The first official Jewish transport to Auschwitz brought 999 young women. This is their story.
At the 75th anniversary of the liberation of the death camp, a survivor recalls how she came to Auschwitz in March 1942—and the terrible years that followed.
POPRAD, SLOVAKIASeventy-five years ago, Russian soldiers advanced on Auschwitz. It was January 27, 1945, when the gates were finally opened to about 6,000 prisoners. Days earlier, the Nazis had forced nearly 30,000 other prisoners to leave on foot in the midst of a blizzard.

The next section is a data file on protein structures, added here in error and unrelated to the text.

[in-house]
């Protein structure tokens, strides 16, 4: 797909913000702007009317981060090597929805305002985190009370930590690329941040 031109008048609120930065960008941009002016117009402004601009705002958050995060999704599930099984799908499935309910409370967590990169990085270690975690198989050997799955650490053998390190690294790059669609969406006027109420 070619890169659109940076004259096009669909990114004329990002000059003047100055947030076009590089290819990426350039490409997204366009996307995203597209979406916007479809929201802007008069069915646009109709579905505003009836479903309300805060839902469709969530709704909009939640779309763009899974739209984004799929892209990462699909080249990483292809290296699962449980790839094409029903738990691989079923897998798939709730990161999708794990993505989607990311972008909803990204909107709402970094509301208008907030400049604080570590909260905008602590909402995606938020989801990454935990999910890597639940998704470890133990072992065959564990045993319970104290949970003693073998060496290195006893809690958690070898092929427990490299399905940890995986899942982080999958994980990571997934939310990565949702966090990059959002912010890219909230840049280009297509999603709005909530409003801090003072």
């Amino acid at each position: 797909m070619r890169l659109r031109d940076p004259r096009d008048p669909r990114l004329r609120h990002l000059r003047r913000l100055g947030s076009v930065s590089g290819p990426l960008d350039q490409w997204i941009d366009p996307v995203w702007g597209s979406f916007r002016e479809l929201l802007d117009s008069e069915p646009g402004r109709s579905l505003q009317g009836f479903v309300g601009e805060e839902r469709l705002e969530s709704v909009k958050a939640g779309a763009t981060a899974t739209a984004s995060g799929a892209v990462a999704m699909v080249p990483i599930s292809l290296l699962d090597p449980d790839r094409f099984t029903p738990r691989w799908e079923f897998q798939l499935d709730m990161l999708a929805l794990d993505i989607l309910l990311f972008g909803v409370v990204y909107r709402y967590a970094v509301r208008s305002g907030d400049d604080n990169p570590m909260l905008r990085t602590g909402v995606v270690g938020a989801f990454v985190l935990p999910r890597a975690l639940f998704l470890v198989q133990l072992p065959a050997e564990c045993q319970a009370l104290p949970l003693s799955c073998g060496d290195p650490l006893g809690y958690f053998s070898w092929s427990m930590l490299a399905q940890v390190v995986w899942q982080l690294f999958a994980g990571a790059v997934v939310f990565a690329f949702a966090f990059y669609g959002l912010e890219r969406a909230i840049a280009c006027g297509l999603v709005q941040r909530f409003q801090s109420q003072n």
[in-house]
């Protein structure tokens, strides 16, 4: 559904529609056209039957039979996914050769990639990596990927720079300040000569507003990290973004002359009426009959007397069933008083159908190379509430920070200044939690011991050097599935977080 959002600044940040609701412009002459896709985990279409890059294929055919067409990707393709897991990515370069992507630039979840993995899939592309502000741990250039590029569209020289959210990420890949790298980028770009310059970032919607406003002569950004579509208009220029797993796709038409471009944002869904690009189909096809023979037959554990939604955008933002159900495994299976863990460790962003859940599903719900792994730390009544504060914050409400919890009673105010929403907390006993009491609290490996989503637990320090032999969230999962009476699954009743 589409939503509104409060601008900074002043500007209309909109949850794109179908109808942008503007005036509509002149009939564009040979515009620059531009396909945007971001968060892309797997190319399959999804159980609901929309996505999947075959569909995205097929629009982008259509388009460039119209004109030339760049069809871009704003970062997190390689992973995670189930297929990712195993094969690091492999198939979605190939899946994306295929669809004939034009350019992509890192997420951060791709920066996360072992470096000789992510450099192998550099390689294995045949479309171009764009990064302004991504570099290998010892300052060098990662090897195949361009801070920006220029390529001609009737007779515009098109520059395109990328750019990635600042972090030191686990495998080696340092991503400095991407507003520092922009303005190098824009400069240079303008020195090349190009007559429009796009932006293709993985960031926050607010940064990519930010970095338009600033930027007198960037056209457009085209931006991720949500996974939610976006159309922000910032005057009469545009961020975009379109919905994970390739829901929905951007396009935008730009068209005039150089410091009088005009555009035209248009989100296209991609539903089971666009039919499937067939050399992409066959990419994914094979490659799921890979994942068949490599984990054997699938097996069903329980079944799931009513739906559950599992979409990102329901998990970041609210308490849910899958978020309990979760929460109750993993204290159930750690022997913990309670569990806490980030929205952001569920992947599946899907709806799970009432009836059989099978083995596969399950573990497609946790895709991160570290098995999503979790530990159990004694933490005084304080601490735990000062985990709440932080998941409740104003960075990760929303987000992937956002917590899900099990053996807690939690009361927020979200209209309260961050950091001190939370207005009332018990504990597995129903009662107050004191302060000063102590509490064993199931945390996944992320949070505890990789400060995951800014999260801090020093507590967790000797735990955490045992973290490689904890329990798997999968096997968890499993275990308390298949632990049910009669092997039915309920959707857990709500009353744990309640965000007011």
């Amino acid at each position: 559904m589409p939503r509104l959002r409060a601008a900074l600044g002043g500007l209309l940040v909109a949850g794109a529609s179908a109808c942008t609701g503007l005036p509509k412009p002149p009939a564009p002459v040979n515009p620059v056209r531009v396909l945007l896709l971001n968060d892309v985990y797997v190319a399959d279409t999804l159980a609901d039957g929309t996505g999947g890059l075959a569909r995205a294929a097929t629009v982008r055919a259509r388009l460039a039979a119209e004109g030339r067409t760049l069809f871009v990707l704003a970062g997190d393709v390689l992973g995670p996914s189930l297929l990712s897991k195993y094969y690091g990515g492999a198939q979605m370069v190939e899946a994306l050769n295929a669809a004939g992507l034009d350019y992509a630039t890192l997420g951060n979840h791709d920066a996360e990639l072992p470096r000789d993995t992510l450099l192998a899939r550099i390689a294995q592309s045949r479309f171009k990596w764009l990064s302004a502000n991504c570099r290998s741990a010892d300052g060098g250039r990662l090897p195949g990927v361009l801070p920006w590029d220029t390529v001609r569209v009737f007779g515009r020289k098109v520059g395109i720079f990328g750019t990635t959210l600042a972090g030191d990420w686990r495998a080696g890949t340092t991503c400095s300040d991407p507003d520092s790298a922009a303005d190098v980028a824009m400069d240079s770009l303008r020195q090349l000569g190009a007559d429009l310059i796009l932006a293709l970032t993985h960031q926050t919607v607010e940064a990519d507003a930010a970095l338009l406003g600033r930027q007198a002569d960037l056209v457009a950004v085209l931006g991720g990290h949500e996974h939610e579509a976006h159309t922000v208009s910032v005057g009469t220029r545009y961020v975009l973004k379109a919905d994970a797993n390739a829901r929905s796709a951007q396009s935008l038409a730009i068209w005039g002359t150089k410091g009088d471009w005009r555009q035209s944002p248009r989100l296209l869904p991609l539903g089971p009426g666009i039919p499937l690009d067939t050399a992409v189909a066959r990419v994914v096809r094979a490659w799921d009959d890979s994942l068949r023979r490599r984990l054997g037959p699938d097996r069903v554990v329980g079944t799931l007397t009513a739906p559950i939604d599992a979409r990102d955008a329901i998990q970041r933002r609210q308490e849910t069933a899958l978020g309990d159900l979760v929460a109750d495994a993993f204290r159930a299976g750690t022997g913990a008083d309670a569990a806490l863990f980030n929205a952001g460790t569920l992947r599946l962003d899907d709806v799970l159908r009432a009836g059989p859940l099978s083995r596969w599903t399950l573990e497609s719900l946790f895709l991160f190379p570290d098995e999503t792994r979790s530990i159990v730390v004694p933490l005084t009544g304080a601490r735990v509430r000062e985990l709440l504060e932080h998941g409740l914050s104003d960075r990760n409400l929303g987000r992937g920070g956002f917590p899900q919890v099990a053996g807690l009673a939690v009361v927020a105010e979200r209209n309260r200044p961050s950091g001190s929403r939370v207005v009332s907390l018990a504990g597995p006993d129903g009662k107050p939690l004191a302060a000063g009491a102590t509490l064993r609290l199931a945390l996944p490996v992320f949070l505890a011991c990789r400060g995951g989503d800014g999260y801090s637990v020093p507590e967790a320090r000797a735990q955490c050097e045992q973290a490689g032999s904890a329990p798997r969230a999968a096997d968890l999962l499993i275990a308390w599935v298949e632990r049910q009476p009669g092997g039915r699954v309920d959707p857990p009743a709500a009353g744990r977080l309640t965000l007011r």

“We opened and closed Auschwitz,” Edith Grosman says of her ordeal. It began when she and more than 900 other young Slovak women, many of them teenagers, boarded the first official Jewish transport to Auschwitz in 1942. It would end for some of them on that forced march. Edith was fortunate to survive until armistice on May 8, 1945.
Edith and I are sitting in a Soviet-era hotel room in Poprad, a picturesque town in Slovakia. Outside, snow-covered peaks